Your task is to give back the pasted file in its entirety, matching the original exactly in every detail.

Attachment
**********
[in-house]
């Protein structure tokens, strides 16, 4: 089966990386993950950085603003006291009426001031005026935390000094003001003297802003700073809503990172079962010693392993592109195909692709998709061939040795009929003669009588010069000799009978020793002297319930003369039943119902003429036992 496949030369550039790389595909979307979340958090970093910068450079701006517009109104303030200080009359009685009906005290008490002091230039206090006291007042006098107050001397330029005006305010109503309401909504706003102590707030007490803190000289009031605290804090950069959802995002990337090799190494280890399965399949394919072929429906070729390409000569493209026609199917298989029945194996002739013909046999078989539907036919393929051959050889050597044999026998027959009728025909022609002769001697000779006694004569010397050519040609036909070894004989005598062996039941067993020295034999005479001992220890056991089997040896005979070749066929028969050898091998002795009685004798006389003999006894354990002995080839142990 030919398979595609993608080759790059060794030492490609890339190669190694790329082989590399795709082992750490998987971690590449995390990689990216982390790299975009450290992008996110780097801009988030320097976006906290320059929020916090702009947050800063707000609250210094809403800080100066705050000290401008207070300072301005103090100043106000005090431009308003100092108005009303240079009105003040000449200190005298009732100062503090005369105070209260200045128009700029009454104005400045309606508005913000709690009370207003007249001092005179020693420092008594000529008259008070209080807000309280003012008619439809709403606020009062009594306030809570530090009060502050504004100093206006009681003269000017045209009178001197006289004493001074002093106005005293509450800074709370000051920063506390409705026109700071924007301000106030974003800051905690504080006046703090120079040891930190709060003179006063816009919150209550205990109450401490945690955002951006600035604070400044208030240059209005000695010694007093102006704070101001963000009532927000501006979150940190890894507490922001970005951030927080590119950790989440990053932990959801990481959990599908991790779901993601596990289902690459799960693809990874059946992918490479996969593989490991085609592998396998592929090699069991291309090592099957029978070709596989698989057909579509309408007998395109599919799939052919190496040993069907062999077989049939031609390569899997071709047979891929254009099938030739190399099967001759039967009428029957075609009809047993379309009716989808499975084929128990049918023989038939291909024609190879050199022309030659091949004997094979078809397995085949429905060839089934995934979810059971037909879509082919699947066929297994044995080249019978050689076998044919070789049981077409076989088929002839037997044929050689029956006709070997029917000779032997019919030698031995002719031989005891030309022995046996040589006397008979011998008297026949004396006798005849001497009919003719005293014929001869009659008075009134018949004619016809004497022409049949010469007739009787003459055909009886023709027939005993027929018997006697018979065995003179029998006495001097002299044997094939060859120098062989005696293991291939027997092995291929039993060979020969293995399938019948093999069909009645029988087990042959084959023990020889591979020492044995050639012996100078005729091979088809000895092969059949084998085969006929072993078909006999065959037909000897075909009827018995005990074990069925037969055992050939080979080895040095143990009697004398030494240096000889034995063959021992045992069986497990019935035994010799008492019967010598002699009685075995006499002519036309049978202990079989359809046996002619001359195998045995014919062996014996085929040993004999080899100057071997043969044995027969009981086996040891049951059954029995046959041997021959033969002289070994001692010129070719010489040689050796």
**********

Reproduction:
[in-house]
């Protein structure tokens, strides 16, 4: 089966990386993950950085603003006291009426001031005026935390000094003001003297802003700073809503990172079962010693392993592109195909692709998709061939040795009929003669009588010069000799009978020793002297319930003369039943119902003429036992 496949030369550039790389595909979307979340958090970093910068450079701006517009109104303030200080009359009685009906005290008490002091230039206090006291007042006098107050001397330029005006305010109503309401909504706003102590707030007490803190000289009031605290804090950069959802995002990337090799190494280890399965399949394919072929429906070729390409000569493209026609199917298989029945194996002739013909046999078989539907036919393929051959050889050597044999026998027959009728025909022609002769001697000779006694004569010397050519040609036909070894004989005598062996039941067993020295034999005479001992220890056991089997040896005979070749066929028969050898091998002795009685004798006389003999006894354990002995080839142990 030919398979595609993608080759790059060794030492490609890339190669190694790329082989590399795709082992750490998987971690590449995390990689990216982390790299975009450290992008996110780097801009988030320097976006906290320059929020916090702009947050800063707000609250210094809403800080100066705050000290401008207070300072301005103090100043106000005090431009308003100092108005009303240079009105003040000449200190005298009732100062503090005369105070209260200045128009700029009454104005400045309606508005913000709690009370207003007249001092005179020693420092008594000529008259008070209080807000309280003012008619439809709403606020009062009594306030809570530090009060502050504004100093206006009681003269000017045209009178001197006289004493001074002093106005005293509450800074709370000051920063506390409705026109700071924007301000106030974003800051905690504080006046703090120079040891930190709060003179006063816009919150209550205990109450401490945690955002951006600035604070400044208030240059209005000695010694007093102006704070101001963000009532927000501006979150940190890894507490922001970005951030927080590119950790989440990053932990959801990481959990599908991790779901993601596990289902690459799960693809990874059946992918490479996969593989490991085609592998396998592929090699069991291309090592099957029978070709596989698989057909579509309408007998395109599919799939052919190496040993069907062999077989049939031609390569899997071709047979891929254009099938030739190399099967001759039967009428029957075609009809047993379309009716989808499975084929128990049918023989038939291909024609190879050199022309030659091949004997094979078809397995085949429905060839089934995934979810059971037909879509082919699947066929297994044995080249019978050689076998044919070789049981077409076989088929002839037997044929050689029956006709070997029917000779032997019919030698031995002719031989005891030309022995046996040589006397008979011998008297026949004396006798005849001497009919003719005293014929001869009659008075009134018949004619016809004497022409049949010469007739009787003459055909009886023709027939005993027929018997006697018979065995003179029998006495001097002299044997094939060859120098062989005696293991291939027997092995291929039993060979020969293995399938019948093999069909009645029988087990042959084959023990020889591979020492044995050639012996100078005729091979088809000895092969059949084998085969006929072993078909006999065959037909000897075909009827018995005990074990069925037969055992050939080979080895040095143990009697004398030494240096000889034995063959021992045992069986497990019935035994010799008492019967010598002699009685075995006499002519036309049978202990079989359809046996002619001359195998045995014919062996014996085929040993004999080899100057071997043969044995027969009981086996040891049951059954029995046959041997021959033969002289070994001692010129070719010489040689050796």